* Address correspondence to this author at the Dental Implant Research Center, Department of Oral Medicine, Dental Research Institute, Isfahan University of Medical Sciences, Isfahan, Iran; Tel: +98-9131067247; Email: pakravanfahimeh@yahoo.com





1. INTRODUCTION

Geographic tongue or erythema migrans is a common benign condition mainly involving the tongue. It is commonly found in routine examinations of the oral mucosa. It often affects the anterior two-thirds of the dorsal surface of the tongue. Multiple lesions appear with distinct margins and erythema, which is due to the atrophy of the filiform papillae of the tongue. Atrophic areas, at least in some parts, are surrounded by a slightly prominent, white to yellow, spiral or scalloped margins [1Nevill BW, Damm DD, Allen CM, Bouguot JE. Oral and Maxillofacial Pathology 3rd ed. 2009; 117.]. The white margin is comprised of the regenerating filiform papillae and a combination of keratin and neutrophils [2Picciani BL, Domingos TA, Teixeira-Souza T, et al. Geographic tongue and psoriasis: Clinical, histopathological, immunohisto-chemical and genetic correlation - A literature review. An Bras Dermatol 2016; 91(4): 410-21.
[http://dx.doi.org/10.1590/abd1806-4841.20164288] [PMID: 2757 9734]
]. Lesions constantly migrate and undergo alterations in their shape and size. This migration is associated with epithelial loss in one region and stimulation of pro-liferation in another region and has periods of exacerbation and recovery [3Goswami M, Verma A, Verma M. Benign migratory glossitis with fissured tongue. J Indian Soc Pedod Prev Dent 2012; 30(2): 173-5.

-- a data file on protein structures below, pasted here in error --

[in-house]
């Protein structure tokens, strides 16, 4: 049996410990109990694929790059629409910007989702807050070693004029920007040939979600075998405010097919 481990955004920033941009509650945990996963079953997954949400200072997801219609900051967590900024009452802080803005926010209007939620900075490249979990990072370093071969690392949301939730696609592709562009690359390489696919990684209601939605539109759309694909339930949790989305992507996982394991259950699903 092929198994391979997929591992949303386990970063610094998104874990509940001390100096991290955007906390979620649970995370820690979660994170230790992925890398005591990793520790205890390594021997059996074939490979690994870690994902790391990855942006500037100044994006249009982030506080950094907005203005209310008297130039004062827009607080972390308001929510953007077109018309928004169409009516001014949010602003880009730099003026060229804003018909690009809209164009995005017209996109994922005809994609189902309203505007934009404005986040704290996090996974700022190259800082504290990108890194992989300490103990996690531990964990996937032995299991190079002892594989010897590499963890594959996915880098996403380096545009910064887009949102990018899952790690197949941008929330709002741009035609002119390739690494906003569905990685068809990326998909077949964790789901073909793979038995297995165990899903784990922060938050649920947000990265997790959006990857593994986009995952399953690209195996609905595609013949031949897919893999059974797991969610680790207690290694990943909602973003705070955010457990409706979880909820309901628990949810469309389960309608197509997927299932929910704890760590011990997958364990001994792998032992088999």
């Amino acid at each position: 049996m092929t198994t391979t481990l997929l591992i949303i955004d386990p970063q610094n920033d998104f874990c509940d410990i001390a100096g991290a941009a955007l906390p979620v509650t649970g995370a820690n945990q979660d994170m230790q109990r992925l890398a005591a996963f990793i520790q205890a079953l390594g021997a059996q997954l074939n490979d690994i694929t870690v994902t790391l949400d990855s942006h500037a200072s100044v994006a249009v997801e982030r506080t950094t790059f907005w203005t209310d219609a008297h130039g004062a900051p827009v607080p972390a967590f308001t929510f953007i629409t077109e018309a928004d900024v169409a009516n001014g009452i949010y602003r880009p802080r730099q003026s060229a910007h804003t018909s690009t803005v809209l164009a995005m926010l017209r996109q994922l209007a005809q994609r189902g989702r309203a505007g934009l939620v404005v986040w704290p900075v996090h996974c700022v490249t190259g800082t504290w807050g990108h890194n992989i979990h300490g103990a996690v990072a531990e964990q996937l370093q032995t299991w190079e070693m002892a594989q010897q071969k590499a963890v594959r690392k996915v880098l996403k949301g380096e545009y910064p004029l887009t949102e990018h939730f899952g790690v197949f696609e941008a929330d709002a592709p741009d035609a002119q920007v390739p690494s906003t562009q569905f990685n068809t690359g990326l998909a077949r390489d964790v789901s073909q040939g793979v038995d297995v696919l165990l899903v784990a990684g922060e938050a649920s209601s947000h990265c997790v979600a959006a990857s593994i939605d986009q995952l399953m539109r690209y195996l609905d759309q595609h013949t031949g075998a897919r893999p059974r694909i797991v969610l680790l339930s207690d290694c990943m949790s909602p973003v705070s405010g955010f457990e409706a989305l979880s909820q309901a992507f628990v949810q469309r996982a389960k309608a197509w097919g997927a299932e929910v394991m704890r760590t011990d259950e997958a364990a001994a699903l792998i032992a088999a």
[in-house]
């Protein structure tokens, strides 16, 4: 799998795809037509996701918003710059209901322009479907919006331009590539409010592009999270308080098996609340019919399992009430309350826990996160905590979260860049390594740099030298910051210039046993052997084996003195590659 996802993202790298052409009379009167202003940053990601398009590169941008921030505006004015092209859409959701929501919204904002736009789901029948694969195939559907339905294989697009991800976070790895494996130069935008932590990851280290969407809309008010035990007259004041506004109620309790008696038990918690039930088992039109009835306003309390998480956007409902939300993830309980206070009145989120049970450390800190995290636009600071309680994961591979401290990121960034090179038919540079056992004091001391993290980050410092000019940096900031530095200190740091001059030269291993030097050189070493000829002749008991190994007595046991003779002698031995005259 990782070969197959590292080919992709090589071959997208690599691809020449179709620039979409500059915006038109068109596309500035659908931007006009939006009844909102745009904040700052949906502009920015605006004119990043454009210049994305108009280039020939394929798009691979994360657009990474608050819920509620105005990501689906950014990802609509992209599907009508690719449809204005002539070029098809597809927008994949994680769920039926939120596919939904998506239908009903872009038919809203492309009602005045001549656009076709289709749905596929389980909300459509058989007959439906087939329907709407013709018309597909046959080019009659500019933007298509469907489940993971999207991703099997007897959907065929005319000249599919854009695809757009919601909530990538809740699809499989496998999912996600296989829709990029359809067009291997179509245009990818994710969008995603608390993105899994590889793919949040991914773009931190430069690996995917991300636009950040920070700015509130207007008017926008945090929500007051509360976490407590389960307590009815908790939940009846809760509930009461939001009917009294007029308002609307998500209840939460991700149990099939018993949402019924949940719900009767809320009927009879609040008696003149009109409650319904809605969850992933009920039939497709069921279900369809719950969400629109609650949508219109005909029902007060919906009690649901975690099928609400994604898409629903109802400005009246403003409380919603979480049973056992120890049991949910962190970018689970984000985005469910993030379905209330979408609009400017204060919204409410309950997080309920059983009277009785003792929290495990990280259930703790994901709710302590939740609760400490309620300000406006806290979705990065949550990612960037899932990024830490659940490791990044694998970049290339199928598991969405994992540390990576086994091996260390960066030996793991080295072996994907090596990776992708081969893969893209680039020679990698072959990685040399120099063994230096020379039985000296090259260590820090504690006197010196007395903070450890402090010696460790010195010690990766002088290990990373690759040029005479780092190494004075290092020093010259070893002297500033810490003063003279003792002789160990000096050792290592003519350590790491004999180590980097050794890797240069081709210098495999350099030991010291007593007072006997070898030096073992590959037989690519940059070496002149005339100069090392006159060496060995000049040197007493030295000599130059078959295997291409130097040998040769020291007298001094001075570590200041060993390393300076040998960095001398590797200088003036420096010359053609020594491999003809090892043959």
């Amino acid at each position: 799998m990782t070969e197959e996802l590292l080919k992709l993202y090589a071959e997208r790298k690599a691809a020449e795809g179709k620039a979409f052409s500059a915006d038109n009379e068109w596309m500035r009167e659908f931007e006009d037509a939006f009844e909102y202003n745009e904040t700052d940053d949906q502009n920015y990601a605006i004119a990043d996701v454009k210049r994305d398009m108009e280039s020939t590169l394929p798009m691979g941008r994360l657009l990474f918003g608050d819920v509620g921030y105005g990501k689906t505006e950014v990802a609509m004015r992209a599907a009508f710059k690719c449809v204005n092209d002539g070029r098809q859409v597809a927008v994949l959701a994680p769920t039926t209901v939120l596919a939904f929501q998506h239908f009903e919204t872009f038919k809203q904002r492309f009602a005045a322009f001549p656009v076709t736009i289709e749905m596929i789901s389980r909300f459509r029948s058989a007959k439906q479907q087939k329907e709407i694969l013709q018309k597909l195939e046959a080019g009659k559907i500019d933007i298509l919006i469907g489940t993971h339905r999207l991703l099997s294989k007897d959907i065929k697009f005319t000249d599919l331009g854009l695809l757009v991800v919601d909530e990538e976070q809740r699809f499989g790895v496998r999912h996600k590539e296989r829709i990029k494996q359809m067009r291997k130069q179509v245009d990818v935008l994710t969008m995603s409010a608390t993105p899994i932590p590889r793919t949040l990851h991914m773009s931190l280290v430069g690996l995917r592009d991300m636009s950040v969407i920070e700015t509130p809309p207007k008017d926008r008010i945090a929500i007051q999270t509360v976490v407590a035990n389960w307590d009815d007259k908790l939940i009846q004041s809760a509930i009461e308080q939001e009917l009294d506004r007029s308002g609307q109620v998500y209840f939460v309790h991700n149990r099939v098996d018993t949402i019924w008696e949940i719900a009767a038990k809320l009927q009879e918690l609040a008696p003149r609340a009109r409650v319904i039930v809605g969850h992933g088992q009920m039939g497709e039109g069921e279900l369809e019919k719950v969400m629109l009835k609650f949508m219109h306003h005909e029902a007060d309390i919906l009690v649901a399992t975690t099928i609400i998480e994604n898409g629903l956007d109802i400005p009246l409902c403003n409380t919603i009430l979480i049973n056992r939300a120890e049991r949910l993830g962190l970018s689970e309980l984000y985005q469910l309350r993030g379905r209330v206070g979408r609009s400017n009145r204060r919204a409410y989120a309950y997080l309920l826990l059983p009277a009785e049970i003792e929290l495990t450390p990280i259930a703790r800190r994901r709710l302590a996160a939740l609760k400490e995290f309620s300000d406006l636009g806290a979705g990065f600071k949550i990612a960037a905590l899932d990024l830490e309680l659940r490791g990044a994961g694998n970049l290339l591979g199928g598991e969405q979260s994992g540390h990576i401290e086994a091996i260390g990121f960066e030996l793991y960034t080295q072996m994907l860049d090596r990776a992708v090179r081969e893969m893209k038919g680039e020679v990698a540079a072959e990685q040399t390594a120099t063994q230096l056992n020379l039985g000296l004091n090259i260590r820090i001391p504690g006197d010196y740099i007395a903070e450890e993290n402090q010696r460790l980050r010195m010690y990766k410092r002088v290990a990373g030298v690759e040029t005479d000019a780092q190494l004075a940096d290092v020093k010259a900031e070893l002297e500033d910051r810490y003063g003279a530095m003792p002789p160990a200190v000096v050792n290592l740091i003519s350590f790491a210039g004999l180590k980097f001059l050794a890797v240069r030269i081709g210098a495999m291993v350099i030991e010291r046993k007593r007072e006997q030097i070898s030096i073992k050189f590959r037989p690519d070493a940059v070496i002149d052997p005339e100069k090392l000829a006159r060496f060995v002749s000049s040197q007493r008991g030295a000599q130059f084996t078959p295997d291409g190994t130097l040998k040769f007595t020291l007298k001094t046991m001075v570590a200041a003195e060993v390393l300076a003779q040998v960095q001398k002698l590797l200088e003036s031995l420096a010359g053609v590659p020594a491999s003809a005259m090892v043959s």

[http://dx.doi.org/10.4103/0970-4388.100008] [PMID: 22918106]
]. Some patients complain of symptoms that appear following eating. Some others are concerned about the aesthetic appearance of their tongue and more importantly, there are patients worrying about the malignant transformation of the lesions and development of tongue cancer [4Dafar A, Çevik-Aras H, Robledo-Sierra J, Mattsson U, Jontell M. Factors associated with geographic tongue and fissured tongue. Acta Odontol Scand 2016; 74(3): 210-6.
[http://dx.doi.org/10.3109/00016357.2015.1087046] [PMID: 2638 1370]
].

The etiology of this condition is still unknown [5Assimakopoulos D, Patrikakos G, Fotika C, Elisaf M. Benign migratory glossitis or geographic tongue: An enigmatic oral lesion. Am J Med 2002; 113(9): 751-5.
[http://dx.doi.org/10.1016/S0002-9343(02)01379-7] [PMID: 1251 7366]
]. Some studies have reported correlations between the occurrence of geographic tongue and diabetes mellitus [6Wysocki GP, Daley TD. Benign migratory glossitis in patients with juvenile diabetes. Oral Surg Oral Med Oral Pathol 1987; 63(1): 68-70.